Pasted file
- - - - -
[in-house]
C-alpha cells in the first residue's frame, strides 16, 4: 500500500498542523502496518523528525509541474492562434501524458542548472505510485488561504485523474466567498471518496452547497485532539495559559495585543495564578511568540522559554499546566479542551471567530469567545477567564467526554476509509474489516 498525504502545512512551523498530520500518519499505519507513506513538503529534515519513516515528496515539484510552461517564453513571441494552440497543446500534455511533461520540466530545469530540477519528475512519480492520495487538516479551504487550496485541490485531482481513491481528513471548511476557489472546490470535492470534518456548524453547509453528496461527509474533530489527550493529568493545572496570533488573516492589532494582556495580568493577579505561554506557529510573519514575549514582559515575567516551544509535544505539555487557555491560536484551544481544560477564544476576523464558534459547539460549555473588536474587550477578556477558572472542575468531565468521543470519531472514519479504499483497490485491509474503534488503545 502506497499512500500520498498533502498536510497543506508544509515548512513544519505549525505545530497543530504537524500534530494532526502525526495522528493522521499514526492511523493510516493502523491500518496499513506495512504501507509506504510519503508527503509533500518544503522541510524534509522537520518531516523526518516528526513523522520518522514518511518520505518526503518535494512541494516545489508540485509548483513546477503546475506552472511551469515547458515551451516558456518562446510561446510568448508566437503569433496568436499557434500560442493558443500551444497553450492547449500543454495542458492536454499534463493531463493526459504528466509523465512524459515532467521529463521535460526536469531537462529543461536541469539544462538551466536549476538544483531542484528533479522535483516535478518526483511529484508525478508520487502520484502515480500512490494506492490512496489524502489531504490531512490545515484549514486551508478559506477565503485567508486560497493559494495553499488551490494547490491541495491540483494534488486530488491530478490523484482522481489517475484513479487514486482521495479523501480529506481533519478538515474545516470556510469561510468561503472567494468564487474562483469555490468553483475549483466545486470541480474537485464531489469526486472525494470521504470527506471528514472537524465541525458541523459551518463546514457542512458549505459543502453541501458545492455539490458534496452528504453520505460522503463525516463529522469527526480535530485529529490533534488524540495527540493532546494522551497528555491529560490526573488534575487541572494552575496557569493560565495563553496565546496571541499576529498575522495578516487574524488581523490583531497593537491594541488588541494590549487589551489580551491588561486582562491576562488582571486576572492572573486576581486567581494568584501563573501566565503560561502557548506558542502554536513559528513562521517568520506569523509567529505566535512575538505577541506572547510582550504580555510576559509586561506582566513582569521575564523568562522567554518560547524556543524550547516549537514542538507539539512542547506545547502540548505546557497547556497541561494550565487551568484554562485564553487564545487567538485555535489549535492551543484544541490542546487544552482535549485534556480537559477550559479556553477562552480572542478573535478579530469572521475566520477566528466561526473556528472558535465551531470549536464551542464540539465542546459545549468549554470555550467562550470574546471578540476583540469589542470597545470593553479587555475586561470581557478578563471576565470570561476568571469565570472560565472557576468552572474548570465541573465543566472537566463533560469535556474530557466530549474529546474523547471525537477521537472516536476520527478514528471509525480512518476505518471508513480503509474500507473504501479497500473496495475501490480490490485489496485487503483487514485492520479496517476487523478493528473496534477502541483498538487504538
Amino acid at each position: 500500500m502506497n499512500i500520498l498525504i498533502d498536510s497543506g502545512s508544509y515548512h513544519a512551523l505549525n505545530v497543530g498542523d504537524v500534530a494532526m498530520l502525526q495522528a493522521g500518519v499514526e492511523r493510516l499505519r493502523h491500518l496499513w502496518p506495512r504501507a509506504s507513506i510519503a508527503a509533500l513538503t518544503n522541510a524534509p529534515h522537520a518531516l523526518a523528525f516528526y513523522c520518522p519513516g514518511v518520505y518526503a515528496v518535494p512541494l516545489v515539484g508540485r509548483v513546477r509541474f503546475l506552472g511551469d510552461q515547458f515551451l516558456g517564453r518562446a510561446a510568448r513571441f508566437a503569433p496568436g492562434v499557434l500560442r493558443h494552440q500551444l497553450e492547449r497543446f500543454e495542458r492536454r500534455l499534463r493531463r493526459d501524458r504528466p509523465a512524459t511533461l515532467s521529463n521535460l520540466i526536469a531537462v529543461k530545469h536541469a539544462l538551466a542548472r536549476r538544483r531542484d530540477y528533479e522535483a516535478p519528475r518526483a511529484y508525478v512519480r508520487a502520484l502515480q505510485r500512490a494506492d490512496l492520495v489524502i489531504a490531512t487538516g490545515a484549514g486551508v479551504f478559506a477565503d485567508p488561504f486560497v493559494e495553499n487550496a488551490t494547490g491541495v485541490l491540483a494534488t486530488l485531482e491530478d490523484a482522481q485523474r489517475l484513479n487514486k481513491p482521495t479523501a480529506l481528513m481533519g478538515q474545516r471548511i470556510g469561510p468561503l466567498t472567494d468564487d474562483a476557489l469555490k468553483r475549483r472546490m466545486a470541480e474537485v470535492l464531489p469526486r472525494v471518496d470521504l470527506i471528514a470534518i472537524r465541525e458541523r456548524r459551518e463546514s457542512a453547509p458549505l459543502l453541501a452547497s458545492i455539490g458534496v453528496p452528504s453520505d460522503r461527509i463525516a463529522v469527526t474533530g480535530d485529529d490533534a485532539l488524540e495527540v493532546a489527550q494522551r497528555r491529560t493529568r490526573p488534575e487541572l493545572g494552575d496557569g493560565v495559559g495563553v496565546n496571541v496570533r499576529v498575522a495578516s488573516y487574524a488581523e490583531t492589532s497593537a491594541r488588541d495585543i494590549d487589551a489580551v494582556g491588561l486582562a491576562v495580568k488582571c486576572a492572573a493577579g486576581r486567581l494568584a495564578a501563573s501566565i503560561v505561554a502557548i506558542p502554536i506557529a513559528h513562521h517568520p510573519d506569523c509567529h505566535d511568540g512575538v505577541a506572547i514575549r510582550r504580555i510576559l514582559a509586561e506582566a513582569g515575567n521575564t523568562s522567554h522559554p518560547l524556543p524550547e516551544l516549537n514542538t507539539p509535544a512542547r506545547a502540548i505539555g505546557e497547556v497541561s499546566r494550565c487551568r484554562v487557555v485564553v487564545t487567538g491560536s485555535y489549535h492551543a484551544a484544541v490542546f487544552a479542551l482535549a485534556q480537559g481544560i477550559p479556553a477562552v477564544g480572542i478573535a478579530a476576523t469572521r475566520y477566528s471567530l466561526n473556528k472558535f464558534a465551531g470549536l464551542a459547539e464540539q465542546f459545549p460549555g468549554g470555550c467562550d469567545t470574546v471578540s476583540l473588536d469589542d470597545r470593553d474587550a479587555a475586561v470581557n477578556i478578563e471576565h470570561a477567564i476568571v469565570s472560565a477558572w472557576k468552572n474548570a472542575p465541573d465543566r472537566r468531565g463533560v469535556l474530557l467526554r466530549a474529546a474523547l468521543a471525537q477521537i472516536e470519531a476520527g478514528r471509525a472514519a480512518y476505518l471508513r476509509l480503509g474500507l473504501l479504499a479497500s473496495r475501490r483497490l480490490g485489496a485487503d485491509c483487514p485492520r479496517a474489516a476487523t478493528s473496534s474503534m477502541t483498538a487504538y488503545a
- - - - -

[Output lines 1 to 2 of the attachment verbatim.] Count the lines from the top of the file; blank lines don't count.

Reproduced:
[in-house]
C-alpha cells in the first residue's frame, strides 16, 4: 500500500498542523502496518523528525509541474492562434501524458542548472505510485488561504485523474466567498471518496452547497485532539495559559495585543495564578511568540522559554499546566479542551471567530469567545477567564467526554476509509474489516 498525504502545512512551523498530520500518519499505519507513506513538503529534515519513516515528496515539484510552461517564453513571441494552440497543446500534455511533461520540466530545469530540477519528475512519480492520495487538516479551504487550496485541490485531482481513491481528513471548511476557489472546490470535492470534518456548524453547509453528496461527509474533530489527550493529568493545572496570533488573516492589532494582556495580568493577579505561554506557529510573519514575549514582559515575567516551544509535544505539555487557555491560536484551544481544560477564544476576523464558534459547539460549555473588536474587550477578556477558572472542575468531565468521543470519531472514519479504499483497490485491509474503534488503545 502506497499512500500520498498533502498536510497543506508544509515548512513544519505549525505545530497543530504537524500534530494532526502525526495522528493522521499514526492511523493510516493502523491500518496499513506495512504501507509506504510519503508527503509533500518544503522541510524534509522537520518531516523526518516528526513523522520518522514518511518520505518526503518535494512541494516545489508540485509548483513546477503546475506552472511551469515547458515551451516558456518562446510561446510568448508566437503569433496568436499557434500560442493558443500551444497553450492547449500543454495542458492536454499534463493531463493526459504528466509523465512524459515532467521529463521535460526536469531537462529543461536541469539544462538551466536549476538544483531542484528533479522535483516535478518526483511529484508525478508520487502520484502515480500512490494506492490512496489524502489531504490531512490545515484549514486551508478559506477565503485567508486560497493559494495553499488551490494547490491541495491540483494534488486530488491530478490523484482522481489517475484513479487514486482521495479523501480529506481533519478538515474545516470556510469561510468561503472567494468564487474562483469555490468553483475549483466545486470541480474537485464531489469526486472525494470521504470527506471528514472537524465541525458541523459551518463546514457542512458549505459543502453541501458545492455539490458534496452528504453520505460522503463525516463529522469527526480535530485529529490533534488524540495527540493532546494522551497528555491529560490526573488534575487541572494552575496557569493560565495563553496565546496571541499576529498575522495578516487574524488581523490583531497593537491594541488588541494590549487589551489580551491588561486582562491576562488582571486576572492572573486576581486567581494568584501563573501566565503560561502557548506558542502554536513559528513562521517568520506569523509567529505566535512575538505577541506572547510582550504580555510576559509586561506582566513582569521575564523568562522567554518560547524556543524550547516549537514542538507539539512542547506545547502540548505546557497547556497541561494550565487551568484554562485564553487564545487567538485555535489549535492551543484544541490542546487544552482535549485534556480537559477550559479556553477562552480572542478573535478579530469572521475566520477566528466561526473556528472558535465551531470549536464551542464540539465542546459545549468549554470555550467562550470574546471578540476583540469589542470597545470593553479587555475586561470581557478578563471576565470570561476568571469565570472560565472557576468552572474548570465541573465543566472537566463533560469535556474530557466530549474529546474523547471525537477521537472516536476520527478514528471509525480512518476505518471508513480503509474500507473504501479497500473496495475501490480490490485489496485487503483487514485492520479496517476487523478493528473496534477502541483498538487504538